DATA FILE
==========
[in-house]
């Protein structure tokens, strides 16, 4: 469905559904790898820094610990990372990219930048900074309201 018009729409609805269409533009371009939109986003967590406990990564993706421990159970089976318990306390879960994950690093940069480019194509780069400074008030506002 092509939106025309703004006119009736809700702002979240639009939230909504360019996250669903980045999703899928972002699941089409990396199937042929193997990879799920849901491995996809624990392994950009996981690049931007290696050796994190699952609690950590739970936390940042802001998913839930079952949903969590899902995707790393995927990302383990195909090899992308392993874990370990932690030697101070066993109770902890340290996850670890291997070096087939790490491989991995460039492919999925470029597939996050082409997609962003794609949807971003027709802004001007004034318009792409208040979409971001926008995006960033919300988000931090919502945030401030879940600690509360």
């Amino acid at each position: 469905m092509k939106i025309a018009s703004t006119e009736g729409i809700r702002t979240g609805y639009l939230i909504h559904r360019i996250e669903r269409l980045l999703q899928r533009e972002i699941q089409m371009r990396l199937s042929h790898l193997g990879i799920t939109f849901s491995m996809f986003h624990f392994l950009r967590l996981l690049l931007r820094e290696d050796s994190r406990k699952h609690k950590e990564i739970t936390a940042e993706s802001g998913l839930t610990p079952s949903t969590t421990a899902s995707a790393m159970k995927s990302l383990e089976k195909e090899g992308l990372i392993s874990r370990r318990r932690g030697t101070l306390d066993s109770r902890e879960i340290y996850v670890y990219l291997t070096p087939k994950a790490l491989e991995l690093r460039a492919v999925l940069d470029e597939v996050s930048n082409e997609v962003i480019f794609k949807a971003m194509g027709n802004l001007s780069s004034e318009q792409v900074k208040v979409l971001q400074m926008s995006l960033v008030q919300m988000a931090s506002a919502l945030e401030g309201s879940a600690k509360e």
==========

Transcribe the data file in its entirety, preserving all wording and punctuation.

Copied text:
[in-house]
């Protein structure tokens, strides 16, 4: 469905559904790898820094610990990372990219930048900074309201 018009729409609805269409533009371009939109986003967590406990990564993706421990159970089976318990306390879960994950690093940069480019194509780069400074008030506002 092509939106025309703004006119009736809700702002979240639009939230909504360019996250669903980045999703899928972002699941089409990396199937042929193997990879799920849901491995996809624990392994950009996981690049931007290696050796994190699952609690950590739970936390940042802001998913839930079952949903969590899902995707790393995927990302383990195909090899992308392993874990370990932690030697101070066993109770902890340290996850670890291997070096087939790490491989991995460039492919999925470029597939996050082409997609962003794609949807971003027709802004001007004034318009792409208040979409971001926008995006960033919300988000931090919502945030401030879940600690509360």
């Amino acid at each position: 469905m092509k939106i025309a018009s703004t006119e009736g729409i809700r702002t979240g609805y639009l939230i909504h559904r360019i996250e669903r269409l980045l999703q899928r533009e972002i699941q089409m371009r990396l199937s042929h790898l193997g990879i799920t939109f849901s491995m996809f986003h624990f392994l950009r967590l996981l690049l931007r820094e290696d050796s994190r406990k699952h609690k950590e990564i739970t936390a940042e993706s802001g998913l839930t610990p079952s949903t969590t421990a899902s995707a790393m159970k995927s990302l383990e089976k195909e090899g992308l990372i392993s874990r370990r318990r932690g030697t101070l306390d066993s109770r902890e879960i340290y996850v670890y990219l291997t070096p087939k994950a790490l491989e991995l690093r460039a492919v999925l940069d470029e597939v996050s930048n082409e997609v962003i480019f794609k949807a971003m194509g027709n802004l001007s780069s004034e318009q792409v900074k208040v979409l971001q400074m926008s995006l960033v008030q919300m988000a931090s506002a919502l945030e401030g309201s879940a600690k509360e």